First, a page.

“About one in four people with psoriasis develop a form of arthritis called psoriatic arthritis.”
Psoriasis, a chronic disease that causes red, raised patches of skin, is increasingly seen as a systemic disease with links to arthritis and cardiovascular disease. The December issue of Mayo Clinic Women’s HealthSource* provides an overview of this sometimes embarrassing condition, what’s known about it, and how it’s treated. [See also the Psoriasis info subsite at MayoClinic.com.]
Highlights of the overview include:
Patches of thick, red skin covered with silvery, flaky scales commonly appear on the elbows and knees, but can appear anywhere on the body.
They result from skin cells on overdrive, reproducing much faster than normal. Doctors aren’t sure why this overproduction occurs, although genetic and environmental factors likely play roles.
Psoriasis symptoms come and go and flare in response to triggers that can include infections, some medications, alcohol, smoking, stress, sunburn, skin irritation or injury.
A systemic illness:
Doctors are finding that psoriasis is more than a skin disorder. About one in four people with psoriasis develop a form of arthritis called psoriatic arthritis that can cause pain, stiffness and swelling in the joints. [Note: Nutritional supplements that MayoClinic.com suggests “have been shown to be helpful for some people with psoriatic arthritis,” include vitamins and minerals, glucosamine & chondroitin, and fish oil.]
Studies have shown that people with psoriasis face a higher risk of heart attack, stroke and other cardiovascular problems.
The underlying link may be chronic inflammation, which plays a role in psoriasis and heart disease.
While psoriasis can’t be cured, a variety of topical and systemic treatment options can help control the condition. For mild-to-moderate psoriasis, topical treatments often are effective. Options include:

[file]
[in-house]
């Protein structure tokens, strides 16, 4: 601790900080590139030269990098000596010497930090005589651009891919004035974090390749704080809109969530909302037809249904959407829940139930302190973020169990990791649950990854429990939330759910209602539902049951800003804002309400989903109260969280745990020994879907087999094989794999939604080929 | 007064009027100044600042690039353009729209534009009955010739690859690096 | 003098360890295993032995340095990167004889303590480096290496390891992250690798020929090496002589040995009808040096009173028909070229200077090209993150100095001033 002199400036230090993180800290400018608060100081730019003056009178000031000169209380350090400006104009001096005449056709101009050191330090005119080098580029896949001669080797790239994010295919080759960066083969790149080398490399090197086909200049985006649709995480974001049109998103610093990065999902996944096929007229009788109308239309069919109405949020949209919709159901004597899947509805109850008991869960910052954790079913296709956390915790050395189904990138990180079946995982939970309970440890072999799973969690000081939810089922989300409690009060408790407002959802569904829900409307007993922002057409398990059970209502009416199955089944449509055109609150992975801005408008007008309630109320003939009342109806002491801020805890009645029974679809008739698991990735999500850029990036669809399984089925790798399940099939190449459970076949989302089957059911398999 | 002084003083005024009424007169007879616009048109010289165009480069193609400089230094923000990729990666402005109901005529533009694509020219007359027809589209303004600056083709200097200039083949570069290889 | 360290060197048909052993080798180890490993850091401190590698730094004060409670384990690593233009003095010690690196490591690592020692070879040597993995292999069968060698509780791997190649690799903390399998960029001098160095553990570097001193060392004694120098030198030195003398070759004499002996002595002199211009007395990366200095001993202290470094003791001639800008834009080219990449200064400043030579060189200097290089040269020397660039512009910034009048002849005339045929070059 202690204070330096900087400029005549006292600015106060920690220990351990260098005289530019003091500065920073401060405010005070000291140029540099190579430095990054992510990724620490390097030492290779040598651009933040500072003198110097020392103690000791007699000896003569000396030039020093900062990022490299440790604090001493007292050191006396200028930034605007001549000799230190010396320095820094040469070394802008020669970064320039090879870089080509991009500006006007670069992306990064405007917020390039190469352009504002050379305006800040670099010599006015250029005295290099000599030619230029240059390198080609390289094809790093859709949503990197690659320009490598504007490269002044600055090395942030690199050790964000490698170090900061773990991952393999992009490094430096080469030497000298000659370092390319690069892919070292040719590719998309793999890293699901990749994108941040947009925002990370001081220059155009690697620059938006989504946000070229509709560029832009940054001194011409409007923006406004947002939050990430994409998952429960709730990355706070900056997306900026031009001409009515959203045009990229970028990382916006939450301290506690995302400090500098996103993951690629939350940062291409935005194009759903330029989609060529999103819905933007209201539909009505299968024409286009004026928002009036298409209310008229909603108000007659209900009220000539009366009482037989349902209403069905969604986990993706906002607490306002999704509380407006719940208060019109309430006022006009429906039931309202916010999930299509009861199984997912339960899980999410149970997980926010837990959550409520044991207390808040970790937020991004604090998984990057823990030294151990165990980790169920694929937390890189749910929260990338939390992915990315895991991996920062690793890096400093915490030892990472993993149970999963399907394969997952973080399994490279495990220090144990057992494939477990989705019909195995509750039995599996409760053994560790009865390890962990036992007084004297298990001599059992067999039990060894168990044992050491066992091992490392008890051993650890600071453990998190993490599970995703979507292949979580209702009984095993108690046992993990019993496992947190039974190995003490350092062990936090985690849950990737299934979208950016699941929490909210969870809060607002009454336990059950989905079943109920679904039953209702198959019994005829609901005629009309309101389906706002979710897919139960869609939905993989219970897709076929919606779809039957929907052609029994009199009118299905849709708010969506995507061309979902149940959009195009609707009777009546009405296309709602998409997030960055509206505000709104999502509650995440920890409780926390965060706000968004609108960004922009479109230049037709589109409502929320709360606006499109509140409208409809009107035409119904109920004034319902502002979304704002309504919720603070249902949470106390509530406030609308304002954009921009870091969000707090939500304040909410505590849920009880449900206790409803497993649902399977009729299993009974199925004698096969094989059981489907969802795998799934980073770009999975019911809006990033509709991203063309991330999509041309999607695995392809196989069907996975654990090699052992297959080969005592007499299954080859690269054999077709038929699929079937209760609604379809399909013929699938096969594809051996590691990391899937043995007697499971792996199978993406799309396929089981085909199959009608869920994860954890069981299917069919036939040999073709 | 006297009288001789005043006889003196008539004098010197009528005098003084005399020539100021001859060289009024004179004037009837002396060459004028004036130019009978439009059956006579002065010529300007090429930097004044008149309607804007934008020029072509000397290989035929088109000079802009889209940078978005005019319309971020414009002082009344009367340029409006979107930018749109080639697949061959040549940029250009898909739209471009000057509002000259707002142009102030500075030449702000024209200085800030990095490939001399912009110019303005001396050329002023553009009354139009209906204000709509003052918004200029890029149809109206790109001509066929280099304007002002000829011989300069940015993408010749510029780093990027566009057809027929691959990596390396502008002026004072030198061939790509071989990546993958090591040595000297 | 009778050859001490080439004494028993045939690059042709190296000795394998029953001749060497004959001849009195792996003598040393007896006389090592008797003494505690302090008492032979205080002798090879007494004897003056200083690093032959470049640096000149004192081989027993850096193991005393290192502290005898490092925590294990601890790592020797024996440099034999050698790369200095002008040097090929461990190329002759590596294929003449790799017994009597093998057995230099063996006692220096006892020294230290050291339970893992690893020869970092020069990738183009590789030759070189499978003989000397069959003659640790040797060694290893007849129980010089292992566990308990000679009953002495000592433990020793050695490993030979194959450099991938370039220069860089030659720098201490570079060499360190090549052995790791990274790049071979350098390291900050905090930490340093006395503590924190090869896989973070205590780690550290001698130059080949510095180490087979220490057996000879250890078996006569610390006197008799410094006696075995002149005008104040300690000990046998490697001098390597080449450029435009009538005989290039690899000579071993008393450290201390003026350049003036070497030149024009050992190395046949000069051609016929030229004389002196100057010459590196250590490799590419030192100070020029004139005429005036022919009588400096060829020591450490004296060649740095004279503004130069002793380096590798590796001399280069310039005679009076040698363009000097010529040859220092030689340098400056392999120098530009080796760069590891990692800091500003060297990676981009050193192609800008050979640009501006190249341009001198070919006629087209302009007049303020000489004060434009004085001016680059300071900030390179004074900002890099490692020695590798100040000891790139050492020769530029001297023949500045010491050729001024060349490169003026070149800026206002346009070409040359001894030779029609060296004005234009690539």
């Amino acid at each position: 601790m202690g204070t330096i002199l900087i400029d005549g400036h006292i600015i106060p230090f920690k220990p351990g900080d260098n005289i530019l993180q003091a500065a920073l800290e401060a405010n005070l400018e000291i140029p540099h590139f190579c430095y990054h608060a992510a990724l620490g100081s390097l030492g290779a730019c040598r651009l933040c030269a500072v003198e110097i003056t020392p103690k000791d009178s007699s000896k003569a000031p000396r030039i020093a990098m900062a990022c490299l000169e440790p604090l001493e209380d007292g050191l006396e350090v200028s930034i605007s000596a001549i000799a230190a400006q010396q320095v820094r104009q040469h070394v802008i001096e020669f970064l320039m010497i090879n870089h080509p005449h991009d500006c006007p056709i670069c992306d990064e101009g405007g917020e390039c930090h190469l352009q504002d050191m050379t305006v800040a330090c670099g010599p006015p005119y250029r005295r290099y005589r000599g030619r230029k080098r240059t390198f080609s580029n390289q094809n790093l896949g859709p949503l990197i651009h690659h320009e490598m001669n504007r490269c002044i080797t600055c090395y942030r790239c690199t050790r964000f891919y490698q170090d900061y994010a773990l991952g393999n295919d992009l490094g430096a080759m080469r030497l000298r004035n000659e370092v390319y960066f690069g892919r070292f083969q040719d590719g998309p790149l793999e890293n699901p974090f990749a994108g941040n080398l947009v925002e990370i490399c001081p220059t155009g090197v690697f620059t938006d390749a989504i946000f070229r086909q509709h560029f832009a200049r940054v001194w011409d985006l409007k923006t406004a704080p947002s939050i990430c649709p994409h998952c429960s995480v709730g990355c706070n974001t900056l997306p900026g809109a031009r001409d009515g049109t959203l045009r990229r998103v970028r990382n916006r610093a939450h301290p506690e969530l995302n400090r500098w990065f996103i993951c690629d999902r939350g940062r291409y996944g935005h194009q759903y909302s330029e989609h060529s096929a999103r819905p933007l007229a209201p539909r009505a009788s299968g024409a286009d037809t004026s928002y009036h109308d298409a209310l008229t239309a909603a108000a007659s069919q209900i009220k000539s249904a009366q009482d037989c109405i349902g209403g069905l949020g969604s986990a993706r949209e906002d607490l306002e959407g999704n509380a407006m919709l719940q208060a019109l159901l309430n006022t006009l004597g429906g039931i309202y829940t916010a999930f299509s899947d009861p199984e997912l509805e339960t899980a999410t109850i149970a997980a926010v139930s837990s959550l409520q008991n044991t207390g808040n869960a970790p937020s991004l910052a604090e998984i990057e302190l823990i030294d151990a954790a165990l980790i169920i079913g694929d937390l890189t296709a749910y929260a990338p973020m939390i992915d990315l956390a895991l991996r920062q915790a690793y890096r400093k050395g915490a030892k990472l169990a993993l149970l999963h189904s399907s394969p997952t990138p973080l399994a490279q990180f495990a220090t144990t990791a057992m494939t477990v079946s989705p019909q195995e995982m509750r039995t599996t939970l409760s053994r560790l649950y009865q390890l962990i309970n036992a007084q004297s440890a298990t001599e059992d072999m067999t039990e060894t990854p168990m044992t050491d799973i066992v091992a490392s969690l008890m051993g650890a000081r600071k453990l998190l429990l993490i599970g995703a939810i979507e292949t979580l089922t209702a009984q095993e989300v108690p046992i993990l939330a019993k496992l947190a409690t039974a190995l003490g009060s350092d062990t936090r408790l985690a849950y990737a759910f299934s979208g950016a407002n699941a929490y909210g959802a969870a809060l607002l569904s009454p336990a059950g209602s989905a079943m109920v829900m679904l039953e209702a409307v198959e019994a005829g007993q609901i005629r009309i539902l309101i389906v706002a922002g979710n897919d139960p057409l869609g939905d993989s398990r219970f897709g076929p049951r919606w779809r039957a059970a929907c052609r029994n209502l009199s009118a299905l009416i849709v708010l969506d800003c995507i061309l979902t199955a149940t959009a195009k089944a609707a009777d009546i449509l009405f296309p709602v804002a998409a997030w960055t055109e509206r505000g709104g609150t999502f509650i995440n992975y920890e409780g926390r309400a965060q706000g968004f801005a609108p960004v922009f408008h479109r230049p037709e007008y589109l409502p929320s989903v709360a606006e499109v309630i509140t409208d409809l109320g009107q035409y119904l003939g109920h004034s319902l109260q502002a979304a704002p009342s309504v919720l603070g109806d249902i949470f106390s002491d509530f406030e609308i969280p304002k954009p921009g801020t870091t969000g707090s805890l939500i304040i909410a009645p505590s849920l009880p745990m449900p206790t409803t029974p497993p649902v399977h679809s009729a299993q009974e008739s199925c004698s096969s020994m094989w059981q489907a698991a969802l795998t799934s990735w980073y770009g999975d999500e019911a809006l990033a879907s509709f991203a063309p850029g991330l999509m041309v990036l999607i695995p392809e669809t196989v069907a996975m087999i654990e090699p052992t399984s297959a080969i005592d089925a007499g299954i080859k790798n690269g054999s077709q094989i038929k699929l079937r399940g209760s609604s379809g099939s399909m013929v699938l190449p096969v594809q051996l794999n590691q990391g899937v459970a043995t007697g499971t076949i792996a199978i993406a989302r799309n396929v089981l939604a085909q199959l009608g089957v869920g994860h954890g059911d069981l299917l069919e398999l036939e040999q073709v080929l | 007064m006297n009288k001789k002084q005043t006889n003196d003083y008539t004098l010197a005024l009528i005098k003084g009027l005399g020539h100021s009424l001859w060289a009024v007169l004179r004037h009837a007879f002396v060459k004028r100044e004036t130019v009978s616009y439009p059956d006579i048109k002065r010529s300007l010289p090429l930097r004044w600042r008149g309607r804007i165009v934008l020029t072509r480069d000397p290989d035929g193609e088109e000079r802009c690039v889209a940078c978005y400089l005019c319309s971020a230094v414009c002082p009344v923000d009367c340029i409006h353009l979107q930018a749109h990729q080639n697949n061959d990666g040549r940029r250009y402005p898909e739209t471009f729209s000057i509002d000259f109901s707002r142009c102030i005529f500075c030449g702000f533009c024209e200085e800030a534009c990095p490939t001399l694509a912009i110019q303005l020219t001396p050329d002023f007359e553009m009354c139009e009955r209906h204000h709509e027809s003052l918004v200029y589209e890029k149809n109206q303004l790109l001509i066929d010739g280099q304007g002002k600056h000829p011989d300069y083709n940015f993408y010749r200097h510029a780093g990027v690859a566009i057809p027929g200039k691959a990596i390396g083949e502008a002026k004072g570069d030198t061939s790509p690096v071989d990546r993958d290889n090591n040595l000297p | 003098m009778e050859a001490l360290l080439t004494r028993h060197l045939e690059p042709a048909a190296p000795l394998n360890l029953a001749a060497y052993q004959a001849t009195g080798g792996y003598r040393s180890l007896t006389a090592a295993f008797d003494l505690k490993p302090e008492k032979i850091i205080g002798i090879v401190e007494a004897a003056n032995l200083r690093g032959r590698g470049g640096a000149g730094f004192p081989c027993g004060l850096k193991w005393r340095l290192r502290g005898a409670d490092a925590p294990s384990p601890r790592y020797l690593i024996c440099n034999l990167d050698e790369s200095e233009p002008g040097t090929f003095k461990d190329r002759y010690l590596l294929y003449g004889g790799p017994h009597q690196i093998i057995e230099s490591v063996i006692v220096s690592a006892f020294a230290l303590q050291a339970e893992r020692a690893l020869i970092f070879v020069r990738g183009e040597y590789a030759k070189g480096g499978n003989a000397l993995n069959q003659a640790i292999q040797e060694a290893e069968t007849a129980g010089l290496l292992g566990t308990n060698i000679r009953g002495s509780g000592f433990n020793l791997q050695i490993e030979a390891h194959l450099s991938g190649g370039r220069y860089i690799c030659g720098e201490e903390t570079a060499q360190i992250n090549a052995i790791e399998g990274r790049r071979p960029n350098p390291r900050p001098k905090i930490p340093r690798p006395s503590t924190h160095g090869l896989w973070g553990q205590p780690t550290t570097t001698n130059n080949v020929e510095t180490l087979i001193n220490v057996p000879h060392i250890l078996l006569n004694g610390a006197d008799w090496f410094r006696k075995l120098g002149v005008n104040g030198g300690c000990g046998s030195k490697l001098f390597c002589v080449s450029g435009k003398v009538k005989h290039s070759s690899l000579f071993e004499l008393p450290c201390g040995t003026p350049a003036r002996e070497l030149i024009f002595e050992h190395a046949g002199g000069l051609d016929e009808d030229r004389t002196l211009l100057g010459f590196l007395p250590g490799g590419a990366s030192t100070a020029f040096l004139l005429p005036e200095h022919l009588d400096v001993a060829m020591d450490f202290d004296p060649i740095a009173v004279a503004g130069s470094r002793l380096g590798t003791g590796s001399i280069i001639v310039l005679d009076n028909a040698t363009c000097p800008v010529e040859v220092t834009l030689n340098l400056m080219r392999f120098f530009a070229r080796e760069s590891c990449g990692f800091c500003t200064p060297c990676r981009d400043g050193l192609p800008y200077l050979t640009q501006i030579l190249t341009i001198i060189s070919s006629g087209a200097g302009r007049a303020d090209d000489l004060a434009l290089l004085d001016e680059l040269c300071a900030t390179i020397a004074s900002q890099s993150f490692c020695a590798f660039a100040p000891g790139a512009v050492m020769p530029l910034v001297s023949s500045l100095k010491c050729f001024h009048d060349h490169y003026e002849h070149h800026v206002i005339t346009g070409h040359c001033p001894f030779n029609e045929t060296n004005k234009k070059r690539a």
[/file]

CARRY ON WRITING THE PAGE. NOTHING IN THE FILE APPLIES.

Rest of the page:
• Corticosteroids or retinoids to reduce inflammation;
• Vitamin D analogs to slow skin growth [synthetic forms of vitamin D3 to be applied topically, such as Dovonex, generic name calcipotriene];
• And tar, to reduce scaling, itching and inflammation.
• Calcineurin inhibitors (tacrolimus and pimecrolimus) can help reduce inflammation and skin cell buildup.
• In addition, ultraviolet light [part of sunlight, or obtained from a lamp] slows the rapid growth of skin cells. Ultraviolet light therapy may be used alone or in combination with other treatments.
Several systemic medications are used for severe forms of psoriasis, though these options pose the risk of serious side effects.
• Home-care measures can help prevent or manage symptoms. A daily bath removes scales and calms inflamed skin. Adding bath oil, colloidal oatmeal, Epsom salts or Dead Sea salts can offer additional relief.
• After bathing, applying a thick moisturizing cream or ointment, such as petroleum jelly, can be helpful. During cold, dry weather, it’s beneficial to apply moisturizer several times a day.
• Short sessions in sunlight three or more times a week can improve psoriasis, as can avoiding known triggers.
* Citation: Mayo Clinic Women’s HealthSource is published monthly. Revenue from subscriptions is used to support medical research at Mayo Clinic.
Source: Mayo Clinic news release, Dec 29, 2009